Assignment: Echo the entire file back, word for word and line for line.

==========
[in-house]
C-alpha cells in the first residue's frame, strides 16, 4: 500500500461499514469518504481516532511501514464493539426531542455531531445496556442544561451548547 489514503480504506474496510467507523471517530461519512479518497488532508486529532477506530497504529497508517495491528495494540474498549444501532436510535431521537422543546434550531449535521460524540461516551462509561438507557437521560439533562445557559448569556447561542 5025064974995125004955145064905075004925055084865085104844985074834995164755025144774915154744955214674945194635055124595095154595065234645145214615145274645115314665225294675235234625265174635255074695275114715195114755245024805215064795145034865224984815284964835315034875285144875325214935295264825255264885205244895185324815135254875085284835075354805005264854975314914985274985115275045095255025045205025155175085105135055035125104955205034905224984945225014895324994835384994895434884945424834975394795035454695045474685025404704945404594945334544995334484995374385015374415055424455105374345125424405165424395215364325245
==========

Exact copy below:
[in-house]
C-alpha cells in the first residue's frame, strides 16, 4: 500500500461499514469518504481516532511501514464493539426531542455531531445496556442544561451548547 489514503480504506474496510467507523471517530461519512479518497488532508486529532477506530497504529497508517495491528495494540474498549444501532436510535431521537422543546434550531449535521460524540461516551462509561438507557437521560439533562445557559448569556447561542 5025064974995125004955145064905075004925055084865085104844985074834995164755025144774915154744955214674945194635055124595095154595065234645145214615145274645115314665225294675235234625265174635255074695275114715195114755245024805215064795145034865224984815284964835315034875285144875325214935295264825255264885205244895185324815135254875085284835075354805005264854975314914985274985115275045095255025045205025155175085105135055035125104955205034905224984945225014895324994835384994895434884945424834975394795035454695045474685025404704945404594945334544995334484995374385015374415055424455105374345125424405165424395215364325245